I’m playing catch-up with the weekend news after playing catch-up with my boys and our 2,127-piece Lego R2-D2 that the three of us got for Christmas, when I came along this sad tale (hat tip, Glenn) of India’s procurement woes with Russian aircraft:
Despite initial high expectations, the Indian Air Force appears to be souring on a joint development deal with Russia for a new fifth-generation fighter jet, according to the Business Standard, a major Indian business publication. The Russian prototype is “unreliable, its radar inadequate, its stealth features badly engineered,” said Indian Air Force Deputy Air Marshall S Sukumar at a Jan. 15 meeting, according to minutes obtained by the Business Standard.
This shouldn’t surprise anyone who’s paid much attention to Russian (nee Soviet) aircraft development over the last 50 or 60 years — or longer.
The Russians have focused on three things in their fighters: Maneuverability and simple construction for building lots and lots of aircraft. Those three things have about as much relevance to fifth-generation fighter systems (they’re systems now, not planes) as a white tie and tails have to gearing up for the Superbowl.
The old Russian system worked fine for the Cold War, when they prepared for a short and nasty air-land battle for Germany. The idea was to send up oodles of fast, maneuverable aircraft into West Germany’s tiny airspace, and overwhelm NATO with in the inevitable furballs. And judging by some fine performances of Russian aircraft against us in Korea and Vietnam, it might even have worked. Certainly it was custom-tailored to Russia’s manufacturing strengths. Russian jet engines are built to last for only 2,500 flying hours, maybe 4,000 with a rebuild along the way. Western engines last thousands of hours longer.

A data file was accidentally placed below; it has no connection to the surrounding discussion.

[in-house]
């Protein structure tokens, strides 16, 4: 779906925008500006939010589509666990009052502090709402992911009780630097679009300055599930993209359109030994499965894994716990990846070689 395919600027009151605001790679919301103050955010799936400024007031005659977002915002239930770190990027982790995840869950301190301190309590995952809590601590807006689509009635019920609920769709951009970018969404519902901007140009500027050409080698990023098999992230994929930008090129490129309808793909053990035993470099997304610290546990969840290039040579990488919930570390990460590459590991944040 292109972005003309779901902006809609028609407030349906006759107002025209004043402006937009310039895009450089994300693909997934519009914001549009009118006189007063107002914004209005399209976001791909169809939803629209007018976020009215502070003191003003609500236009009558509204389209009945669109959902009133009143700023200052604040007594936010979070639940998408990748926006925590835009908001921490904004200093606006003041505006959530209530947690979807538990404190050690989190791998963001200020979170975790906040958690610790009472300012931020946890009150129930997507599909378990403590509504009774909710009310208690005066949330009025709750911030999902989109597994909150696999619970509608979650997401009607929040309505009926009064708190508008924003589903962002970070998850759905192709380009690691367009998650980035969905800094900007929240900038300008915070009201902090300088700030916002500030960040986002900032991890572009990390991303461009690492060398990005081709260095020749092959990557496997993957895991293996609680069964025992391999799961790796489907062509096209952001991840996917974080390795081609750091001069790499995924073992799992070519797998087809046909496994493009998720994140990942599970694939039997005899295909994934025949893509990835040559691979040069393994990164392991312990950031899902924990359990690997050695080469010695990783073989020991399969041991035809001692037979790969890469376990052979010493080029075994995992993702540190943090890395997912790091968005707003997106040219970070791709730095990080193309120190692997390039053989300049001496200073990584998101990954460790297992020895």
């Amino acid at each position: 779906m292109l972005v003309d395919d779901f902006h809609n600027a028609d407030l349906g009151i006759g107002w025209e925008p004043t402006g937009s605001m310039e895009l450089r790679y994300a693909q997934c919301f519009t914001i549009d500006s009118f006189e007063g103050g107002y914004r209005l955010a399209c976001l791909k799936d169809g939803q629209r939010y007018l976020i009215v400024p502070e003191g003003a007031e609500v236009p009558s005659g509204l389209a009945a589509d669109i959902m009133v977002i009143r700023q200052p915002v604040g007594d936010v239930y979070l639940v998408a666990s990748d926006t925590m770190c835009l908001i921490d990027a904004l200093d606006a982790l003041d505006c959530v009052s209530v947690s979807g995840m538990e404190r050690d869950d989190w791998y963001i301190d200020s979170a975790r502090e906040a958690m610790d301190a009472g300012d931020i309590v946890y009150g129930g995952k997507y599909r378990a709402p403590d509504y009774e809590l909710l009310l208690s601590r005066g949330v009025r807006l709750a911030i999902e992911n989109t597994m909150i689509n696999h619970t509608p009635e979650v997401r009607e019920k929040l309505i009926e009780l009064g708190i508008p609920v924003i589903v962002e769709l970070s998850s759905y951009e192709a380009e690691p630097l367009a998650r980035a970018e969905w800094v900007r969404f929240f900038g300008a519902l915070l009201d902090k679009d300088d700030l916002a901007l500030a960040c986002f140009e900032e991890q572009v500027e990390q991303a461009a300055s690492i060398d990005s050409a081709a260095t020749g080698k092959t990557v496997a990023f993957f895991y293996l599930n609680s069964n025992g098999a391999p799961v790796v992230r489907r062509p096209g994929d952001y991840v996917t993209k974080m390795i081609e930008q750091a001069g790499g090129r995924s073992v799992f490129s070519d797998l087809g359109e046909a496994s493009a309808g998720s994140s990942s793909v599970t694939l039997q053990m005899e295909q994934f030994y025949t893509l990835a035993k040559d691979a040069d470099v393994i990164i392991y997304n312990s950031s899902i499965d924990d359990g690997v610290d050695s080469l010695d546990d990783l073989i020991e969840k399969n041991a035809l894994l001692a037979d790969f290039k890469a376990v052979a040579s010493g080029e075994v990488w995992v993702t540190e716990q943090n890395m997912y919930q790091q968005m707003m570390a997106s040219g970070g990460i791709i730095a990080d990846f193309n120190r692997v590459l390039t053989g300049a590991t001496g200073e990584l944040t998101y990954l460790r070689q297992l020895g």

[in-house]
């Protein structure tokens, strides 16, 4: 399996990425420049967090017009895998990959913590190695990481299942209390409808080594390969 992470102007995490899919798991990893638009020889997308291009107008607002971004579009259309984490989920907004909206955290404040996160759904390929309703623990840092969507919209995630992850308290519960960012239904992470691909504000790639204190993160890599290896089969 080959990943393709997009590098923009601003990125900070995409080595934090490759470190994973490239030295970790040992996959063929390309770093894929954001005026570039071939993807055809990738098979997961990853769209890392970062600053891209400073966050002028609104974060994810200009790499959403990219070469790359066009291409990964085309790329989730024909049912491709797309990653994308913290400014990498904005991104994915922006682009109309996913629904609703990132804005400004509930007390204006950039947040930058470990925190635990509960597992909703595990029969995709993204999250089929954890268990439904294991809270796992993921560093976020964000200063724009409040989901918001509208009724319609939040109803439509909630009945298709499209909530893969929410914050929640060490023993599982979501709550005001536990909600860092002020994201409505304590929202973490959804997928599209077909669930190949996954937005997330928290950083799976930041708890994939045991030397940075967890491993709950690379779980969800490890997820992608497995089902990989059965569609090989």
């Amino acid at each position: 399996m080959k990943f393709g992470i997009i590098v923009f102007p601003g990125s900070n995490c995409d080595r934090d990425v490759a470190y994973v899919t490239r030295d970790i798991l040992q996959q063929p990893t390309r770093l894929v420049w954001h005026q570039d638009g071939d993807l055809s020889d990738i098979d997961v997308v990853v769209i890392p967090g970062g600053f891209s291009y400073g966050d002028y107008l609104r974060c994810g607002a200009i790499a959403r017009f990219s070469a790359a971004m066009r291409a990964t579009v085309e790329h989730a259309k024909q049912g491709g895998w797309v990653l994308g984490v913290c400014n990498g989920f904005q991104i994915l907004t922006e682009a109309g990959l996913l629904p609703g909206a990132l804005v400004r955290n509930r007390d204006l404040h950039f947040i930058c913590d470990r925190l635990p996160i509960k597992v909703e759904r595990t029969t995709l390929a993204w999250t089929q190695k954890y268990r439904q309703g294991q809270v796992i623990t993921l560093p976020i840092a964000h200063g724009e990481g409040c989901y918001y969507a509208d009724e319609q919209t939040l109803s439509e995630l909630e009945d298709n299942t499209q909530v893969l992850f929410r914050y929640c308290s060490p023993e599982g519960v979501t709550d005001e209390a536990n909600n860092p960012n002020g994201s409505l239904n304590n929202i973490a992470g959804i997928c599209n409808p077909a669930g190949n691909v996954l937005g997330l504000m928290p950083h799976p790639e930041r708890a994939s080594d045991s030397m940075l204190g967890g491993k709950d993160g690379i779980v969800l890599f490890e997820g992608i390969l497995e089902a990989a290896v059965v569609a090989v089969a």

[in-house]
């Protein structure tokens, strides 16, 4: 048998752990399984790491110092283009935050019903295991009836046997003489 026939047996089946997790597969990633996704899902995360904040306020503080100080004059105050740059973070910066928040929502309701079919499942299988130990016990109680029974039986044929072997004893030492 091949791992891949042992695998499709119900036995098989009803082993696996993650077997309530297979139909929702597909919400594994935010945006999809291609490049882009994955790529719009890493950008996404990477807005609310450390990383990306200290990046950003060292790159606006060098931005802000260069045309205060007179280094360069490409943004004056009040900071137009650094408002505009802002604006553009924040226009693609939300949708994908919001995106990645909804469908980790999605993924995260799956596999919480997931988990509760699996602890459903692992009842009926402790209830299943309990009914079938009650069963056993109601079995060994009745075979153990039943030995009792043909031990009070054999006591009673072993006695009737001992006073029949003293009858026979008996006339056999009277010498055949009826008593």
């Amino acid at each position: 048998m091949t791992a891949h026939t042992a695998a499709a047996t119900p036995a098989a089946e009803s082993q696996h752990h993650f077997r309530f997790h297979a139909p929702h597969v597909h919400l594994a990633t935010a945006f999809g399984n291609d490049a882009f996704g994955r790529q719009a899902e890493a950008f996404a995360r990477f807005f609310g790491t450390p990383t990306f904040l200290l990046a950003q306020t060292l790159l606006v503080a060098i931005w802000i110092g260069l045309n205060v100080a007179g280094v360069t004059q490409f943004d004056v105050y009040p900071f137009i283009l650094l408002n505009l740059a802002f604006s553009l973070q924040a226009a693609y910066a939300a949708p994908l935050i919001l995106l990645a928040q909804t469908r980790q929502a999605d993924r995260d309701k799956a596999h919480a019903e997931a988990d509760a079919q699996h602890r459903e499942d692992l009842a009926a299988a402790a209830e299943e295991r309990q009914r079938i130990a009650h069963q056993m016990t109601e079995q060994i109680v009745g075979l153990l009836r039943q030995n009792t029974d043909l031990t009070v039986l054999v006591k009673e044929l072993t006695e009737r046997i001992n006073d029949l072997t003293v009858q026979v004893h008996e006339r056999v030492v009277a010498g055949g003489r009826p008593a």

The American response to that was to develop stealthy, networked aircraft in very few numbers but with (hopefully) very long lives. A couple of F-22 Raptors can destroy (nearly) as many enemy aircraft as the Raptors have missiles before the enemy even knows there are other jets in the sky. This plays to America’s manufacturing strengths in spending oodles of money of difficult to make (and even more difficult to maintain) exotic aircraft.
Judging by the results during exercises over Nevada, the American way works scarily well.
Russia of course still has a defense industry they need to keep intact, and lots of airspace to defend. They’ve seen what works, so now they’re trying to adapt to the American way.
It’s a difficult transition, if Russia is capable of managing it at all. One indication might be that Russia has yet to fully develop and deploy a completely new fighter airframe since before the end of the Cold War. They’ve built a few stealthy PAK-FA planes for testing and evaluation, but they aren’t expected to perform as well (or be as stealthy) as our Raptors, or even as our F-35 Lightning II.
All their other “new” models since then have been variations and upgrades to MiG-29 and Su-27, which were originally developed to counter early models of our F-15 and F-16. The Russians have done some good work with some highly-maneuverable planes, but in the Fifth Generation, that’s the billion-dollar version of bringing a knife to a gun fight.